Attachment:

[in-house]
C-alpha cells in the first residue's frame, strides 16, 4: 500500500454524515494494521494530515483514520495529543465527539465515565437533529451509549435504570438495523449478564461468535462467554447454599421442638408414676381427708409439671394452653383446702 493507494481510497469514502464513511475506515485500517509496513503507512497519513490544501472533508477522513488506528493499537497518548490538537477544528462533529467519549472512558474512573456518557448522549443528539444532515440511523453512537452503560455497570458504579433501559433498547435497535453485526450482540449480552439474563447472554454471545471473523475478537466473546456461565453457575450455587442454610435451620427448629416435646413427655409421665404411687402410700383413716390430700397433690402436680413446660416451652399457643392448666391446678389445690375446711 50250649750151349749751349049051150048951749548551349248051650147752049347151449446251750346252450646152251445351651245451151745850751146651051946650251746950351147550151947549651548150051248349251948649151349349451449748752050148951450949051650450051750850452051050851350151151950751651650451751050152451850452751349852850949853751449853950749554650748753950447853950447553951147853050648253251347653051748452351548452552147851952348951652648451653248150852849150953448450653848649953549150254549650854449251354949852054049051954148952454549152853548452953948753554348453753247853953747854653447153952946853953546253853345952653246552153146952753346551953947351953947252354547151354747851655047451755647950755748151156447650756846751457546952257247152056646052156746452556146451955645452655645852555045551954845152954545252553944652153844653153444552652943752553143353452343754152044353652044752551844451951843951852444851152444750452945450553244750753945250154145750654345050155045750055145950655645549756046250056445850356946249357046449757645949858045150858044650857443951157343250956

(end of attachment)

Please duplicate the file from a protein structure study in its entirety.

[in-house]
C-alpha cells in the first residue's frame, strides 16, 4: 500500500454524515494494521494530515483514520495529543465527539465515565437533529451509549435504570438495523449478564461468535462467554447454599421442638408414676381427708409439671394452653383446702 493507494481510497469514502464513511475506515485500517509496513503507512497519513490544501472533508477522513488506528493499537497518548490538537477544528462533529467519549472512558474512573456518557448522549443528539444532515440511523453512537452503560455497570458504579433501559433498547435497535453485526450482540449480552439474563447472554454471545471473523475478537466473546456461565453457575450455587442454610435451620427448629416435646413427655409421665404411687402410700383413716390430700397433690402436680413446660416451652399457643392448666391446678389445690375446711 50250649750151349749751349049051150048951749548551349248051650147752049347151449446251750346252450646152251445351651245451151745850751146651051946650251746950351147550151947549651548150051248349251948649151349349451449748752050148951450949051650450051750850452051050851350151151950751651650451751050152451850452751349852850949853751449853950749554650748753950447853950447553951147853050648253251347653051748452351548452552147851952348951652648451653248150852849150953448450653848649953549150254549650854449251354949852054049051954148952454549152853548452953948753554348453753247853953747854653447153952946853953546253853345952653246552153146952753346551953947351953947252354547151354747851655047451755647950755748151156447650756846751457546952257247152056646052156746452556146451955645452655645852555045551954845152954545252553944652153844653153444552652943752553143353452343754152044353652044752551844451951843951852444851152444750452945450553244750753945250154145750654345050155045750055145950655645549756046250056445850356946249357046449757645949858045150858044650857443951157343250956